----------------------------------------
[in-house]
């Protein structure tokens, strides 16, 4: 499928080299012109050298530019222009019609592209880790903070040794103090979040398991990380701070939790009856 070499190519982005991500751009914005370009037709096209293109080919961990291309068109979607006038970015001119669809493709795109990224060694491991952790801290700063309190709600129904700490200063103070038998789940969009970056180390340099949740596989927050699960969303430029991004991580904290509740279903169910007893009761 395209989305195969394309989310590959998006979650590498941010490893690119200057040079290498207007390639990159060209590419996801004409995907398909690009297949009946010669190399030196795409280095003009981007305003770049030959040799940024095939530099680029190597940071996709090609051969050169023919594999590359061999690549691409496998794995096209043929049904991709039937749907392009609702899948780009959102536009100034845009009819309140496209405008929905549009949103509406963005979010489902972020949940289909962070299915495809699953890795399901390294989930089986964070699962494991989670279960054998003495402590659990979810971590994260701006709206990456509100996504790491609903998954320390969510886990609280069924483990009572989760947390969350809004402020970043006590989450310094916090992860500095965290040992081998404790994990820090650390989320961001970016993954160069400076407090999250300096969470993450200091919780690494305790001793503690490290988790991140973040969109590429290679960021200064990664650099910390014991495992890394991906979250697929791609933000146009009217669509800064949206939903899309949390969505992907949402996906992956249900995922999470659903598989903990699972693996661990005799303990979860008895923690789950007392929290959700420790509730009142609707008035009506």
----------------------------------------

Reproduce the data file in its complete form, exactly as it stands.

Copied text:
[in-house]
């Protein structure tokens, strides 16, 4: 499928080299012109050298530019222009019609592209880790903070040794103090979040398991990380701070939790009856 070499190519982005991500751009914005370009037709096209293109080919961990291309068109979607006038970015001119669809493709795109990224060694491991952790801290700063309190709600129904700490200063103070038998789940969009970056180390340099949740596989927050699960969303430029991004991580904290509740279903169910007893009761 395209989305195969394309989310590959998006979650590498941010490893690119200057040079290498207007390639990159060209590419996801004409995907398909690009297949009946010669190399030196795409280095003009981007305003770049030959040799940024095939530099680029190597940071996709090609051969050169023919594999590359061999690549691409496998794995096209043929049904991709039937749907392009609702899948780009959102536009100034845009009819309140496209405008929905549009949103509406963005979010489902972020949940289909962070299915495809699953890795399901390294989930089986964070699962494991989670279960054998003495402590659990979810971590994260701006709206990456509100996504790491609903998954320390969510886990609280069924483990009572989760947390969350809004402020970043006590989450310094916090992860500095965290040992081998404790994990820090650390989320961001970016993954160069400076407090999250300096969470993450200091919780690494305790001793503690490290988790991140973040969109590429290679960021200064990664650099910390014991495992890394991906979250697929791609933000146009009217669509800064949206939903899309949390969505992907949402996906992956249900995922999470659903598989903990699972693996661990005799303990979860008895923690789950007392929290959700420790509730009142609707008035009506």